Grades were given to states based on how thoroughly they check an applicant's background before issuing a teaching license; whether the state shares complete licensing and disciplinary information about sanctioned teachers publicly; if it reports its own sanctions effectively to a nationwide database and if the state has laws mandating that educators, schools and school districts report misconduct to the state.
The USA Today report card by state:
A: Alabama, Hawaii, North Dakota, Ohio, Oregon, South Carolina, Utah, and Vermont.
B: Arizona, California, Iowa, Pennsylvania, New Jersey, New York, Texas, and Washington.
C: Arkansas, Colorado, Montana, Florida, Georgia, Illinois, Kansas, Kentucky, Minnesota, Nebraska, New Mexico South Dakota, and Wisconsin.
D: Connecticut, Indiana, Rhode Island, Missouri, Mississippi, Nevada, Virginia, Utah, and Wyoming.
F: Indiana, Louisiana, Maine, Massachusetts, Michigan, New Mexico, North Carolina, New Hampshire, Oklahoma, Washington D.C., and West Virginia.
“What this survey points to is deep flaws and inconsistencies in what we track and how we act on it nationally and to highly variable standards and in some cases a lack of standards,” says Paul Reville, director of the Education Redesign Lab at Harvard University’s Graduate School of Education in a phone interview. “We need to set national standards for the protection of children, rather than allow for this kind of widespread variability that this survey uncovers.”
According to the report, Virginia got a "D."
Dr. Warren Stewart, a retired Virginia school superintendent, former classroom teacher, principal and recently retired Norfolk school board member who sat on the Virginia teacher licensure panel for four years says in a phone interview, “My initial reaction is that anything that I could get as a superintendent, or as a colleague teacher, that would continue to give me assurances that my colleagues were the best possible person to work with the children that I was working with would be something that I would welcome and want.”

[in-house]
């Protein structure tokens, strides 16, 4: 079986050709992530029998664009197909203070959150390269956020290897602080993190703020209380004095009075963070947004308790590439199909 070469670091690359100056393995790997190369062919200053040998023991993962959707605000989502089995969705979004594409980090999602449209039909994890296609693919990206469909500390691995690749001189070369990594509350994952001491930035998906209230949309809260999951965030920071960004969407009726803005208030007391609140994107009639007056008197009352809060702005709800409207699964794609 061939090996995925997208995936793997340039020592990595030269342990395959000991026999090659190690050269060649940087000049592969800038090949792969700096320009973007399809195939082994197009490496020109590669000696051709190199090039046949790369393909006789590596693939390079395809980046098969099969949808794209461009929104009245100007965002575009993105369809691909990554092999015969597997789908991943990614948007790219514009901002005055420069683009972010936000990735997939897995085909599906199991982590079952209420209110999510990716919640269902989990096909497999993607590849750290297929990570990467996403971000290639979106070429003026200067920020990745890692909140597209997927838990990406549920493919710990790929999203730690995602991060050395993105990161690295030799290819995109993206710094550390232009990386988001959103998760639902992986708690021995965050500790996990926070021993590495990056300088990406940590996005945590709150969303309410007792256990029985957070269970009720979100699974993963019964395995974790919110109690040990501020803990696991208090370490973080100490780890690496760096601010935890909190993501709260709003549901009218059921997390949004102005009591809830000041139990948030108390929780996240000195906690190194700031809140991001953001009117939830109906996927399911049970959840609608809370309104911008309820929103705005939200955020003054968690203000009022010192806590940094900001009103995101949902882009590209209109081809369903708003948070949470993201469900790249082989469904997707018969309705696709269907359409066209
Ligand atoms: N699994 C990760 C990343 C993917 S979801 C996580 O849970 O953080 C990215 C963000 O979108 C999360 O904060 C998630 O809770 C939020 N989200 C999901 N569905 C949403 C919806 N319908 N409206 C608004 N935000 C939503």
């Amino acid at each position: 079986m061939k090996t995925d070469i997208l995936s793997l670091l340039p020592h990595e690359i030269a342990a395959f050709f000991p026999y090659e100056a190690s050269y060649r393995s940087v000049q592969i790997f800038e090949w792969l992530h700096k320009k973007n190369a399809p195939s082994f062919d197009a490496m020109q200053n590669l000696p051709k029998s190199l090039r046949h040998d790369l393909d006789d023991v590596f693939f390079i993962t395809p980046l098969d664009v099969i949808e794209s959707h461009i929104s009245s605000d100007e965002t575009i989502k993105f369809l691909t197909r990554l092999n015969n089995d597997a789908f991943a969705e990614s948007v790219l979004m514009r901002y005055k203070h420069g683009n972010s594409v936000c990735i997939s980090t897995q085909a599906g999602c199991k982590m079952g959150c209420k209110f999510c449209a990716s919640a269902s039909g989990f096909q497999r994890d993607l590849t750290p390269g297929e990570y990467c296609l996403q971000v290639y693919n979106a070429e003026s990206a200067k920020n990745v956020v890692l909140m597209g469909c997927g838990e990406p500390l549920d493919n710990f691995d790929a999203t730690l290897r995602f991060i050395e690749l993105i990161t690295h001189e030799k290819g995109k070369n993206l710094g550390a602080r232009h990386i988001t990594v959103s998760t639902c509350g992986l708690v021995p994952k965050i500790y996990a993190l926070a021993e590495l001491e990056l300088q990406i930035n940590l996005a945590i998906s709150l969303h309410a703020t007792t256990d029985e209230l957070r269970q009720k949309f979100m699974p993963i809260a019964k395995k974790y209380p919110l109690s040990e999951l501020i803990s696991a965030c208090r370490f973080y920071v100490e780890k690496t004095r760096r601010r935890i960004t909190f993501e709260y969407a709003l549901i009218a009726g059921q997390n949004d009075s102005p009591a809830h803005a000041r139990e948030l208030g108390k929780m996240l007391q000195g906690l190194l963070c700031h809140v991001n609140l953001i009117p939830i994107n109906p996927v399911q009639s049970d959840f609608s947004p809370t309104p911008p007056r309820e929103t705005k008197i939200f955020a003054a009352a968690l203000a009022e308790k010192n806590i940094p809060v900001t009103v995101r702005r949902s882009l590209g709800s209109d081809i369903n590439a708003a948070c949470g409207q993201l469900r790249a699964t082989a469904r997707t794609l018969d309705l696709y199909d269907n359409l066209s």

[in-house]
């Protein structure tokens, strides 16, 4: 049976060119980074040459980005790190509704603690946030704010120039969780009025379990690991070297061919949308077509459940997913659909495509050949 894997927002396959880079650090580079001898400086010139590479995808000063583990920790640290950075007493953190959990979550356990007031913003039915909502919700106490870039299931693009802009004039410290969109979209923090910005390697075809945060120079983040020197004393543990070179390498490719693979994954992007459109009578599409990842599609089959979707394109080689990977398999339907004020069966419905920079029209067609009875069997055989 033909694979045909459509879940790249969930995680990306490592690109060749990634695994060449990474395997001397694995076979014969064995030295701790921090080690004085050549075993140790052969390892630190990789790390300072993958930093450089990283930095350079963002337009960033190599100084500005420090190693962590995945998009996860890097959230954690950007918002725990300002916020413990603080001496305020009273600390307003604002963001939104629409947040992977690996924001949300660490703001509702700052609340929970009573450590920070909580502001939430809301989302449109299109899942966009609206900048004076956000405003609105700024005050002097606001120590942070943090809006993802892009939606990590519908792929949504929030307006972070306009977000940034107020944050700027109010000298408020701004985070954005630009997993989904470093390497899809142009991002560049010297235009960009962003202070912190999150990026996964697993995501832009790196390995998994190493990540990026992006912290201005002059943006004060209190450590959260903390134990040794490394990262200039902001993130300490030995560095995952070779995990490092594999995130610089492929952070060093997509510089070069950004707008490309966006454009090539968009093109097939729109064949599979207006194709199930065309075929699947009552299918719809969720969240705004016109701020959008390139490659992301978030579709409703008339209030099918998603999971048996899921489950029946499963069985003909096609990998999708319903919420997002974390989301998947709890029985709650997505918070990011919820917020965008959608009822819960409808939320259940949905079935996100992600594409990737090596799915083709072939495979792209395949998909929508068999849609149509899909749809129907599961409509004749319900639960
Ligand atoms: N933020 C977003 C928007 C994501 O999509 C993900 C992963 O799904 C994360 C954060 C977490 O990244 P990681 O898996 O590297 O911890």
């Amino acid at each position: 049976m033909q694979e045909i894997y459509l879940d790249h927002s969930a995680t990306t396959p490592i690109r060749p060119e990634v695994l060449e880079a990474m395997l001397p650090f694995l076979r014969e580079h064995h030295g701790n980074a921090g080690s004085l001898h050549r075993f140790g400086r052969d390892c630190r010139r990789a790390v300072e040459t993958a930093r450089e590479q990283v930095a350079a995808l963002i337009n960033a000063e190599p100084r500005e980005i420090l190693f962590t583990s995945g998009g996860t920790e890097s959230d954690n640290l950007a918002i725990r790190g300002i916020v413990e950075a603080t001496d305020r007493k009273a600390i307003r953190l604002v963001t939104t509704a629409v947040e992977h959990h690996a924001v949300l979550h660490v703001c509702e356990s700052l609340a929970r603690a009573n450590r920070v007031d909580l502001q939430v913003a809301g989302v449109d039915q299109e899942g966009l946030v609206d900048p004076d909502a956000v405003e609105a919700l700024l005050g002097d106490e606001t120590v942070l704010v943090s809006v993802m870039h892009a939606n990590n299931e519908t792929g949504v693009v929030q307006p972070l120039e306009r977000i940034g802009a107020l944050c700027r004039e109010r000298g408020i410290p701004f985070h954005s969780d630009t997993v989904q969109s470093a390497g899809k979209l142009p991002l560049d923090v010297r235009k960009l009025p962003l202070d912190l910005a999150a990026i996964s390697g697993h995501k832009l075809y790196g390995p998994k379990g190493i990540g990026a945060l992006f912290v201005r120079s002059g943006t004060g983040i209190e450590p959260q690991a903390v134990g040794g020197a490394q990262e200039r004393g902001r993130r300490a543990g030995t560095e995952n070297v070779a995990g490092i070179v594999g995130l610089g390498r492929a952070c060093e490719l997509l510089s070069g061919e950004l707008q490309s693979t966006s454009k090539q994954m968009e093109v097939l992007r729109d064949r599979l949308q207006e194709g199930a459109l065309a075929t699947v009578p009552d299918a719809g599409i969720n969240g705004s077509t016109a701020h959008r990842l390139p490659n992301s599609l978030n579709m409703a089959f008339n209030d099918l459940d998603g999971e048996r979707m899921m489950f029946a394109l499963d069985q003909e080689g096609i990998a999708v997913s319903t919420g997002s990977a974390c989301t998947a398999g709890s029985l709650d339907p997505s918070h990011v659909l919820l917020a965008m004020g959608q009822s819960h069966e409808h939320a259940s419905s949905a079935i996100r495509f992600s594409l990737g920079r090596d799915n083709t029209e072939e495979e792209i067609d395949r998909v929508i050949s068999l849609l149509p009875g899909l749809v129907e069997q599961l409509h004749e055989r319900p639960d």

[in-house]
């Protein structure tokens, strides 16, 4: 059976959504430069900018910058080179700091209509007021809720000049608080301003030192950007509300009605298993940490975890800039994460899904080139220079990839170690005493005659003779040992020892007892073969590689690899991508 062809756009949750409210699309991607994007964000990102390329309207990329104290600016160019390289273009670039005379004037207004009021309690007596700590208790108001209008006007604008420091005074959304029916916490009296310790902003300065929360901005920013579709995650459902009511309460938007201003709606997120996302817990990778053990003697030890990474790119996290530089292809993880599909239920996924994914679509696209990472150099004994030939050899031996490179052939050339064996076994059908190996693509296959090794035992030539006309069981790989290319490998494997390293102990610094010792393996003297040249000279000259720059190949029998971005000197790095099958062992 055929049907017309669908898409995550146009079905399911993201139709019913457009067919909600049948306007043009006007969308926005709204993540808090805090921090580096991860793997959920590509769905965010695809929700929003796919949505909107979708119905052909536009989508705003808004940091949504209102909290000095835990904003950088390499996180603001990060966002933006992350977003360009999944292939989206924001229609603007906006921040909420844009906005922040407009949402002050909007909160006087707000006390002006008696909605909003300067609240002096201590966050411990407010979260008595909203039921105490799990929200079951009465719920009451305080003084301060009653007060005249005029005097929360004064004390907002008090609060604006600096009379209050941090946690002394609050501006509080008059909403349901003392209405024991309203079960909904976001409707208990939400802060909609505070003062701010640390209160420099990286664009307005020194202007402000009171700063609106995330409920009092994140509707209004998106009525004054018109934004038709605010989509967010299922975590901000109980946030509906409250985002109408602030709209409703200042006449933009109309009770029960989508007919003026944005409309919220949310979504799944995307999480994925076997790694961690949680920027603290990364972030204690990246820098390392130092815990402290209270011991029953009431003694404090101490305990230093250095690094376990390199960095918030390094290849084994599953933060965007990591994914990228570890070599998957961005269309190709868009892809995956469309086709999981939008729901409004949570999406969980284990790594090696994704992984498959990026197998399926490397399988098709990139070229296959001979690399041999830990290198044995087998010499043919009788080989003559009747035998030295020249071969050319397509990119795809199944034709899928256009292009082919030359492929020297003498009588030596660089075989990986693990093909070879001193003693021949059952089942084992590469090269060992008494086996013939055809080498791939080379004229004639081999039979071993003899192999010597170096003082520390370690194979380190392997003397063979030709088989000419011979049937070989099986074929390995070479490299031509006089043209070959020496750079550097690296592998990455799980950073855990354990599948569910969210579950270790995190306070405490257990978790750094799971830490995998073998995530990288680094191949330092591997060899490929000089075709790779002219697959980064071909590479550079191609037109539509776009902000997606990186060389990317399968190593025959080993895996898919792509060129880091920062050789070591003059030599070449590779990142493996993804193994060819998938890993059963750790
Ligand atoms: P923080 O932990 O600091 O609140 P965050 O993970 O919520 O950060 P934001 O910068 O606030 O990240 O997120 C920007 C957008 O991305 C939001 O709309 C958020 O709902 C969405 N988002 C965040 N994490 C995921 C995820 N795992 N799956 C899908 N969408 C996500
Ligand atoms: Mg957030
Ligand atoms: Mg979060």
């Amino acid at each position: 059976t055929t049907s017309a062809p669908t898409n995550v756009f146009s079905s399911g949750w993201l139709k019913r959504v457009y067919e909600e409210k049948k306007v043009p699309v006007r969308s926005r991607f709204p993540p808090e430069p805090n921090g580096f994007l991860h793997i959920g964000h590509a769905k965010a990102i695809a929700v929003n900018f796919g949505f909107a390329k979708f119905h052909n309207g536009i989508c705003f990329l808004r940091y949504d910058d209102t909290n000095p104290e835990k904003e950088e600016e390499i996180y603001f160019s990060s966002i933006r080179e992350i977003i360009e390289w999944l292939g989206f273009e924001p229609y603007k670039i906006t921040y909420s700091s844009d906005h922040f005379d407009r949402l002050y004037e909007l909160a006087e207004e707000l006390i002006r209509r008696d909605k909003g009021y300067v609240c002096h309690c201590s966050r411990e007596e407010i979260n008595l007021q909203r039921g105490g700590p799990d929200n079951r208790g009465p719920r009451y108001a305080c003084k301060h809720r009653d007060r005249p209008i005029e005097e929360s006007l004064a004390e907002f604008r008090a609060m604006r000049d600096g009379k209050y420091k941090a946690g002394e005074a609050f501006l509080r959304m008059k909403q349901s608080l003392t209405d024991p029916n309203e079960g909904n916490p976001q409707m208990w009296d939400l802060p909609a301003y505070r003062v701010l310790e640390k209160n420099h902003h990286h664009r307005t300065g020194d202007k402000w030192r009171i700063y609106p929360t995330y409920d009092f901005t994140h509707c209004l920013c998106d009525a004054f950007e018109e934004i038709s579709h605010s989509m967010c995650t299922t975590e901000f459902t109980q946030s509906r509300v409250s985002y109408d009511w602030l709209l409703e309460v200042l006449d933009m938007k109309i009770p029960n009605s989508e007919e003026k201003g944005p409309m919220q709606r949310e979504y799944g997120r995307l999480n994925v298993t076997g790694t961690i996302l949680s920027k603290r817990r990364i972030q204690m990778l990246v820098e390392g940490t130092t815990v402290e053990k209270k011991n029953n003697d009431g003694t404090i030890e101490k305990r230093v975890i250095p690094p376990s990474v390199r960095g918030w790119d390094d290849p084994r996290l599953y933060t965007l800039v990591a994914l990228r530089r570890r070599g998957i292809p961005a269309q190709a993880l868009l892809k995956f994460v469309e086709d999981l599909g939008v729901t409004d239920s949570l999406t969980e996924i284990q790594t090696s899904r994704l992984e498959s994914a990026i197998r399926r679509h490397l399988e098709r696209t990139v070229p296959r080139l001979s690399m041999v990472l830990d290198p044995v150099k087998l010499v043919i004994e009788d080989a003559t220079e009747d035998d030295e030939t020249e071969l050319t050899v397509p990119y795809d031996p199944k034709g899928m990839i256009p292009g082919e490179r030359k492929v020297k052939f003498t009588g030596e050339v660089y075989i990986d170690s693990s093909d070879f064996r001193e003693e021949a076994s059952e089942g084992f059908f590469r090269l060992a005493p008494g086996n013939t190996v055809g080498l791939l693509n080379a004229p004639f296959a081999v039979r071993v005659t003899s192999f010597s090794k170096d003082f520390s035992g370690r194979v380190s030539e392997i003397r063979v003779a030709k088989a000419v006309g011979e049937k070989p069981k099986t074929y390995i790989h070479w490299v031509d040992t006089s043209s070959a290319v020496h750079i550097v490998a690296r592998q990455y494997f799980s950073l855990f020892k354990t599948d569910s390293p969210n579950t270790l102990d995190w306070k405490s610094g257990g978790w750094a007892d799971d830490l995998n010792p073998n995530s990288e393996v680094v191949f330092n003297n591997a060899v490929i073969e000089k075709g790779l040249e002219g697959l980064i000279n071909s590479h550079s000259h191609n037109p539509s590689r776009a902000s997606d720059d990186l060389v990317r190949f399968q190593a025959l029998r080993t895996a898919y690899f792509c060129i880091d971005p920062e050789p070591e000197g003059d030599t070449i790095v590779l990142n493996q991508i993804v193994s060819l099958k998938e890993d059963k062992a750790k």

While the survey reports that Virginia does have a mandatory system for reporting teacher misconduct, the state got the “D” for having little teacher data online, background checks left up to individual districts and only sharing some teacher misconduct with other states.
Mr. Stewart says. “I can’t understand why anybody wouldn’t want the best possible information on which to feel comfortable with their colleagues. To me it’s a no-brainer. We need a better, more uniform system.”
Cathleen Palm, founder of the Center for Children’s Justice in Pennsylvania, a state that got a “B” from the survey says in a phone interview, “All states should run the same type of background check and not only in your own state, but across state lines. Don’t “pass the trash,” is what people call it.”
Ms. Palm adds that her concerns extend beyond potential sexual predators to the physical abuse of children, particularly those who are disabled or have special needs.
“It’s a worrisome thing we have our radar up about sexual abuse, but we haven’t been talking about physical things that happen to children in the classroom,” she says. “You could have things happen to a child in a classroom that were one shade from death and not considered child abuse. We should all have a heightened sense of what is inappropriate, particularly physical abuse and kids with disabilities. That issue in particular is off people’s radar.
Mr. Reyville at Harvard concludes, “Obviously everybody’s now apprehensive about additional federal responsibility and accountability, however, there are times when children’s safety is at risk when it’s appropriate to have certain things managed at the national level.”
“It would appear from what’s being reported that simply managing that through a voluntary system isn’t working out so well,” he adds.
[Editor's note: The original version of this story omitted Vermont from the state listings.]